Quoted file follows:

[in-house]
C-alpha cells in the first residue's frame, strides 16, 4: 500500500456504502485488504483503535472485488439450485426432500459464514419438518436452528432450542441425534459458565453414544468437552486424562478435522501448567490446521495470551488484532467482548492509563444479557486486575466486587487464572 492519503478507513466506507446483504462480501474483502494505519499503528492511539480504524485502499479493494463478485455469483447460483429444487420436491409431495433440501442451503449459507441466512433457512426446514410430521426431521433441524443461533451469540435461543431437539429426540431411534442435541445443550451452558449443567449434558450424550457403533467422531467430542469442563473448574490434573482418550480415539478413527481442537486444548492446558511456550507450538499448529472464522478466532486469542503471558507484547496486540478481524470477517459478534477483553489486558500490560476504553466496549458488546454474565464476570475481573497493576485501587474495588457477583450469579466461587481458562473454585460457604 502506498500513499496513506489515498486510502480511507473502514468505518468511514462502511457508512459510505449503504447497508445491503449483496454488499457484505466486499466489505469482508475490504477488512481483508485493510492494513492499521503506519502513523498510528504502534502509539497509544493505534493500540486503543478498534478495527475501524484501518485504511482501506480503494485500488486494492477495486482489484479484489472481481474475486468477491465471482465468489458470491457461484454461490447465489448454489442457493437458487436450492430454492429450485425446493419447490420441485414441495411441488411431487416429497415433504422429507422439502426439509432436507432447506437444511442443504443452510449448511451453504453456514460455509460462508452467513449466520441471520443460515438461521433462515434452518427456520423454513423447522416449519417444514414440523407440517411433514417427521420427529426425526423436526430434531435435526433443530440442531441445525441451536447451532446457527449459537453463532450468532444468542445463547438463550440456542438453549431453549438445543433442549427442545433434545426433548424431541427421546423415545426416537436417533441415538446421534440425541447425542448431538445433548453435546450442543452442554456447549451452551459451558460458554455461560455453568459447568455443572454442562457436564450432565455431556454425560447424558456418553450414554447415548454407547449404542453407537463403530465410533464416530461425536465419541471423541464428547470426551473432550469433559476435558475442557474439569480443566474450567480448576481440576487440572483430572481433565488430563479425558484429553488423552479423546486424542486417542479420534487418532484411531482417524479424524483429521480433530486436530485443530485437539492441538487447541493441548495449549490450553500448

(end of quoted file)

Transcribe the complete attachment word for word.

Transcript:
[in-house]
C-alpha cells in the first residue's frame, strides 16, 4: 500500500456504502485488504483503535472485488439450485426432500459464514419438518436452528432450542441425534459458565453414544468437552486424562478435522501448567490446521495470551488484532467482548492509563444479557486486575466486587487464572 492519503478507513466506507446483504462480501474483502494505519499503528492511539480504524485502499479493494463478485455469483447460483429444487420436491409431495433440501442451503449459507441466512433457512426446514410430521426431521433441524443461533451469540435461543431437539429426540431411534442435541445443550451452558449443567449434558450424550457403533467422531467430542469442563473448574490434573482418550480415539478413527481442537486444548492446558511456550507450538499448529472464522478466532486469542503471558507484547496486540478481524470477517459478534477483553489486558500490560476504553466496549458488546454474565464476570475481573497493576485501587474495588457477583450469579466461587481458562473454585460457604 502506498500513499496513506489515498486510502480511507473502514468505518468511514462502511457508512459510505449503504447497508445491503449483496454488499457484505466486499466489505469482508475490504477488512481483508485493510492494513492499521503506519502513523498510528504502534502509539497509544493505534493500540486503543478498534478495527475501524484501518485504511482501506480503494485500488486494492477495486482489484479484489472481481474475486468477491465471482465468489458470491457461484454461490447465489448454489442457493437458487436450492430454492429450485425446493419447490420441485414441495411441488411431487416429497415433504422429507422439502426439509432436507432447506437444511442443504443452510449448511451453504453456514460455509460462508452467513449466520441471520443460515438461521433462515434452518427456520423454513423447522416449519417444514414440523407440517411433514417427521420427529426425526423436526430434531435435526433443530440442531441445525441451536447451532446457527449459537453463532450468532444468542445463547438463550440456542438453549431453549438445543433442549427442545433434545426433548424431541427421546423415545426416537436417533441415538446421534440425541447425542448431538445433548453435546450442543452442554456447549451452551459451558460458554455461560455453568459447568455443572454442562457436564450432565455431556454425560447424558456418553450414554447415548454407547449404542453407537463403530465410533464416530461425536465419541471423541464428547470426551473432550469433559476435558475442557474439569480443566474450567480448576481440576487440572483430572481433565488430563479425558484429553488423552479423546486424542486417542479420534487418532484411531482417524479424524483429521480433530486436530485443530485437539492441538487447541493441548495449549490450553500448